Scientists breed tougher potatoes •

The potato is increasingly incorporated into regular diets around the world, even in Asian countries where rice has been the traditional staple food for millennia. However, unlike the case of other major staple crops such as rice or wheat, efforts to breed new potato varieties with higher yields have remained unsuccessful.

A research team led by the Max Planck Institute for Plant Breeding Research tries to solve this problem by implementing genome-assisted selection of new potato varieties that will be more productive and resistant to climate change.

After buying potatoes in a market today, it is quite possible that the buyer will come home with a variety of potato that was already available a century ago. This not only speaks to the enduring popularity of traditional potato varieties, but also highlights their lack of genetic variety. This can have dramatic consequences, such as the Irish famine of the 1840s, where for several years the only existing variety of potato crop was attacked by newly emerging tuber blight and rotted in the ground.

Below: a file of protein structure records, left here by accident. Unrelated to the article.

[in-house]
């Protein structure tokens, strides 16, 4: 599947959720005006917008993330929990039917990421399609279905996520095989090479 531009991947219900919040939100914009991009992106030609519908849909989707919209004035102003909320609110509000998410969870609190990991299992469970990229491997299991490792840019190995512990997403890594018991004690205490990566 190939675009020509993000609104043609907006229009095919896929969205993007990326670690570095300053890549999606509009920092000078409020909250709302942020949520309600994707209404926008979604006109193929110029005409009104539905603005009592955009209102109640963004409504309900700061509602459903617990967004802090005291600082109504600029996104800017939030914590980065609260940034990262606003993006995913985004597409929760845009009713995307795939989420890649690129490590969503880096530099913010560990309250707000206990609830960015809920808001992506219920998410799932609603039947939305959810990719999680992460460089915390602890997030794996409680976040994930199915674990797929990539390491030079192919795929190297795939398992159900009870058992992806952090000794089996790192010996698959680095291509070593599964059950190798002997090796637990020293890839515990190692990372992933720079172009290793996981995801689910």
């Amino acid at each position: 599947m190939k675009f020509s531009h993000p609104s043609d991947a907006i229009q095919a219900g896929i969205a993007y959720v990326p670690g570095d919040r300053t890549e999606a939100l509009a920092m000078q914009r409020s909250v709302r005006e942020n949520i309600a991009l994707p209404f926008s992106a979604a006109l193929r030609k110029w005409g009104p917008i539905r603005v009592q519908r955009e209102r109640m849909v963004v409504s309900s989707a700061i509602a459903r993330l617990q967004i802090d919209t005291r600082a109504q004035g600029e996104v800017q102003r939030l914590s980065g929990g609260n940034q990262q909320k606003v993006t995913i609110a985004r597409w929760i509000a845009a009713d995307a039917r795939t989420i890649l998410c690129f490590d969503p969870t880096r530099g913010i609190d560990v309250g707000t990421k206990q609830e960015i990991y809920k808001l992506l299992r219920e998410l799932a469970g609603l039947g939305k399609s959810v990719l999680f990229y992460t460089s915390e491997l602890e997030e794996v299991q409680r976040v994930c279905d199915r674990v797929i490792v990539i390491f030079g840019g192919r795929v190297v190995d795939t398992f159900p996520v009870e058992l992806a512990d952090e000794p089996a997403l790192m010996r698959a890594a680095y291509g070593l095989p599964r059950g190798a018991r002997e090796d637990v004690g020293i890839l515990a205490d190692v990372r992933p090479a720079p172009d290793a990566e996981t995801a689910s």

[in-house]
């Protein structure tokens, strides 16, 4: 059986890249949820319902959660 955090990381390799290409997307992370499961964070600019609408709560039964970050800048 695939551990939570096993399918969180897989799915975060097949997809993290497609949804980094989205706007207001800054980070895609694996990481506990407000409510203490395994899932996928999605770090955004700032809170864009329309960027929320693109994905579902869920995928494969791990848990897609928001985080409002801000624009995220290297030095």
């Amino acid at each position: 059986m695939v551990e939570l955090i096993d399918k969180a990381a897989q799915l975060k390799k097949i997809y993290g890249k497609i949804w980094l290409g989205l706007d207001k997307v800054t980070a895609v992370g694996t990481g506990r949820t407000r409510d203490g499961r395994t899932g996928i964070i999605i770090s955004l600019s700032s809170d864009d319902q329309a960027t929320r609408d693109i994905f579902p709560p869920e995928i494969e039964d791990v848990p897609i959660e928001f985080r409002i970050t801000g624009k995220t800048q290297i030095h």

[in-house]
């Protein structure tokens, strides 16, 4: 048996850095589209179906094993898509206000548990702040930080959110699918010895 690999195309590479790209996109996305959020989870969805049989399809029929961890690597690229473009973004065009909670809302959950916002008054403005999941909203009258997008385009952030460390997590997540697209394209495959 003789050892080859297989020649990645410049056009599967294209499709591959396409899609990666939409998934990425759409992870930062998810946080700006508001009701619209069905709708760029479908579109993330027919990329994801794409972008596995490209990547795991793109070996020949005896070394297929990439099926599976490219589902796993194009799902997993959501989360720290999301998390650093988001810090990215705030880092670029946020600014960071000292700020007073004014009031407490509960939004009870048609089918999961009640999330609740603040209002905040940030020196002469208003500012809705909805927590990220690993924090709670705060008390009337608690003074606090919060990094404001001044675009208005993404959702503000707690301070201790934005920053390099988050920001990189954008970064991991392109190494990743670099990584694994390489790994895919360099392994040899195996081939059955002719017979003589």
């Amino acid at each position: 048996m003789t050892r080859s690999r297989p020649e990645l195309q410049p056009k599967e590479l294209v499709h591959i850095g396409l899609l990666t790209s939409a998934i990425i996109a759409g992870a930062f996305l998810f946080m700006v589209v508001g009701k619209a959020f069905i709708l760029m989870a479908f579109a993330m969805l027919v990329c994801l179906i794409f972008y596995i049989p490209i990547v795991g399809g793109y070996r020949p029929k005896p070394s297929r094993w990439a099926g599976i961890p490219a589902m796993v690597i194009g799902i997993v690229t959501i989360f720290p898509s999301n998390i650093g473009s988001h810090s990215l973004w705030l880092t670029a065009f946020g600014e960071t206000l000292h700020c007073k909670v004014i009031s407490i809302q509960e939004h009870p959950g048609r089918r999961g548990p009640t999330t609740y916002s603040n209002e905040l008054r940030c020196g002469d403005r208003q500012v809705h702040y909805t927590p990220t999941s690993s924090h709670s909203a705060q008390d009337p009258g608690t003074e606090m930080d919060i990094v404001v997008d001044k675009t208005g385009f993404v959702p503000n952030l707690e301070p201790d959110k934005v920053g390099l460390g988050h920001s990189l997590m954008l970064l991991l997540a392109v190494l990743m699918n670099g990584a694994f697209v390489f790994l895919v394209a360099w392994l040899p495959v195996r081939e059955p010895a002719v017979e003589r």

The difficulty in selecting different varieties of potatoes comes from the genetic particularity of this plant. Instead of inheriting one copy of each chromosome from both father and mother (like humans do), potatoes inherit two copies of each chromosome from each parent, making them a tetraploid species.

This increased genetic complexity makes it very difficult and time-consuming to create new varieties with the desired combinations of individual properties. Moreover, the multiple copies of each chromosome also make the scientific reconstruction of the potato genome a very difficult task.

Scientists at the Max Planck Institute have successfully overcome these long-standing problems and managed to generate the first complete assembly of the potato genome with a simple and elegant trick. Rather than trying to tell the four – often very similar – chromosomal copies apart from each other, the researchers sequenced the DNA of large numbers of individual pollen cells, which only contain two random copies of each chromosome. This helped them reduce the complexity of the problem and finally sequence the entire potato genome.

With this information, researchers can now more easily identify genetic variants responsible for desirable or undesirable traits, and incorporate or exclude them during breeding. Improved potato breeding could have a huge impact on food security in the decades to come.

By Andrei Ionescu, Personal editor